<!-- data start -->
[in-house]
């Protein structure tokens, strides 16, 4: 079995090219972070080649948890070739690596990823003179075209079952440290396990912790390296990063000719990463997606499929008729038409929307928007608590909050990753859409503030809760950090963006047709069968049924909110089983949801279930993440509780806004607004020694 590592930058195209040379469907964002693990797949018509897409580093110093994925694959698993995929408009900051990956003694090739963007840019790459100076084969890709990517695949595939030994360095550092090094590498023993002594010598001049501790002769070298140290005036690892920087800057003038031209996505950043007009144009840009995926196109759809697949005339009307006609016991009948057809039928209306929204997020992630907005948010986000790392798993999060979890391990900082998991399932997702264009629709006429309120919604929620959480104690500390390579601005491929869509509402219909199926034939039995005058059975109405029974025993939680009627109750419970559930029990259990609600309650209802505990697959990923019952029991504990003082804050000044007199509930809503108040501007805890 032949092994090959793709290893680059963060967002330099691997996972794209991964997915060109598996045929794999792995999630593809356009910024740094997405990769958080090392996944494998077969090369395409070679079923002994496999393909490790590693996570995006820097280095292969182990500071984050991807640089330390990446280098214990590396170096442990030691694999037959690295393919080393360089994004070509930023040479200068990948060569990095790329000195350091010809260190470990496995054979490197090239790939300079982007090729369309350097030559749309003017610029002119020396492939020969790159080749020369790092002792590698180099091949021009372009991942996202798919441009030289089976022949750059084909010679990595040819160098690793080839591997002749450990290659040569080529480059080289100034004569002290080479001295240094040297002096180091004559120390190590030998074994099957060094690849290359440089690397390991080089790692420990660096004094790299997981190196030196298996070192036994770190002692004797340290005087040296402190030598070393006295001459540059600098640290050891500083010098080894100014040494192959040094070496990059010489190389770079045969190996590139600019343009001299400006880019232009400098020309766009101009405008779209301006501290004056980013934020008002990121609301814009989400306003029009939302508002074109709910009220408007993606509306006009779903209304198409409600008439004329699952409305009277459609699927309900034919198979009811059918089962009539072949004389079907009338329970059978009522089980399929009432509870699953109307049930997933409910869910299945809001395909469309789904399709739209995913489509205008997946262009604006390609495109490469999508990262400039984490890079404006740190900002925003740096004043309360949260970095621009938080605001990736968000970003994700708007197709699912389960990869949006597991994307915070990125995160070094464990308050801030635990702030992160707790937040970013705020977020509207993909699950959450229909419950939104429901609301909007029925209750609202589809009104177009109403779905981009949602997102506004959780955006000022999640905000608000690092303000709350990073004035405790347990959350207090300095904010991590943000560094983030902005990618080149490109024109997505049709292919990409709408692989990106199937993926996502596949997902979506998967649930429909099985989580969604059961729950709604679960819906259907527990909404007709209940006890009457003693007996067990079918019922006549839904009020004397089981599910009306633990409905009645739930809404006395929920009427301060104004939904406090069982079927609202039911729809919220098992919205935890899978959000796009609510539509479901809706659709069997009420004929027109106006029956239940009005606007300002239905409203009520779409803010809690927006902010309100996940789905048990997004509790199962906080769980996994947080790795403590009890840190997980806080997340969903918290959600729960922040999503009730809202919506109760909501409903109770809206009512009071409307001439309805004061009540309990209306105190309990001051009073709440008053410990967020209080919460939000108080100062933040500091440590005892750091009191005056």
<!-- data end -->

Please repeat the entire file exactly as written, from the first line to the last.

[in-house]
């Protein structure tokens, strides 16, 4: 079995090219972070080649948890070739690596990823003179075209079952440290396990912790390296990063000719990463997606499929008729038409929307928007608590909050990753859409503030809760950090963006047709069968049924909110089983949801279930993440509780806004607004020694 590592930058195209040379469907964002693990797949018509897409580093110093994925694959698993995929408009900051990956003694090739963007840019790459100076084969890709990517695949595939030994360095550092090094590498023993002594010598001049501790002769070298140290005036690892920087800057003038031209996505950043007009144009840009995926196109759809697949005339009307006609016991009948057809039928209306929204997020992630907005948010986000790392798993999060979890391990900082998991399932997702264009629709006429309120919604929620959480104690500390390579601005491929869509509402219909199926034939039995005058059975109405029974025993939680009627109750419970559930029990259990609600309650209802505990697959990923019952029991504990003082804050000044007199509930809503108040501007805890 032949092994090959793709290893680059963060967002330099691997996972794209991964997915060109598996045929794999792995999630593809356009910024740094997405990769958080090392996944494998077969090369395409070679079923002994496999393909490790590693996570995006820097280095292969182990500071984050991807640089330390990446280098214990590396170096442990030691694999037959690295393919080393360089994004070509930023040479200068990948060569990095790329000195350091010809260190470990496995054979490197090239790939300079982007090729369309350097030559749309003017610029002119020396492939020969790159080749020369790092002792590698180099091949021009372009991942996202798919441009030289089976022949750059084909010679990595040819160098690793080839591997002749450990290659040569080529480059080289100034004569002290080479001295240094040297002096180091004559120390190590030998074994099957060094690849290359440089690397390991080089790692420990660096004094790299997981190196030196298996070192036994770190002692004797340290005087040296402190030598070393006295001459540059600098640290050891500083010098080894100014040494192959040094070496990059010489190389770079045969190996590139600019343009001299400006880019232009400098020309766009101009405008779209301006501290004056980013934020008002990121609301814009989400306003029009939302508002074109709910009220408007993606509306006009779903209304198409409600008439004329699952409305009277459609699927309900034919198979009811059918089962009539072949004389079907009338329970059978009522089980399929009432509870699953109307049930997933409910869910299945809001395909469309789904399709739209995913489509205008997946262009604006390609495109490469999508990262400039984490890079404006740190900002925003740096004043309360949260970095621009938080605001990736968000970003994700708007197709699912389960990869949006597991994307915070990125995160070094464990308050801030635990702030992160707790937040970013705020977020509207993909699950959450229909419950939104429901609301909007029925209750609202589809009104177009109403779905981009949602997102506004959780955006000022999640905000608000690092303000709350990073004035405790347990959350207090300095904010991590943000560094983030902005990618080149490109024109997505049709292919990409709408692989990106199937993926996502596949997902979506998967649930429909099985989580969604059961729950709604679960819906259907527990909404007709209940006890009457003693007996067990079918019922006549839904009020004397089981599910009306633990409905009645739930809404006395929920009427301060104004939904406090069982079927609202039911729809919220098992919205935890899978959000796009609510539509479901809706659709069997009420004929027109106006029956239940009005606007300002239905409203009520779409803010809690927006902010309100996940789905048990997004509790199962906080769980996994947080790795403590009890840190997980806080997340969903918290959600729960922040999503009730809202919506109760909501409903109770809206009512009071409307001439309805004061009540309990209306105190309990001051009073709440008053410990967020209080919460939000108080100062933040500091440590005892750091009191005056």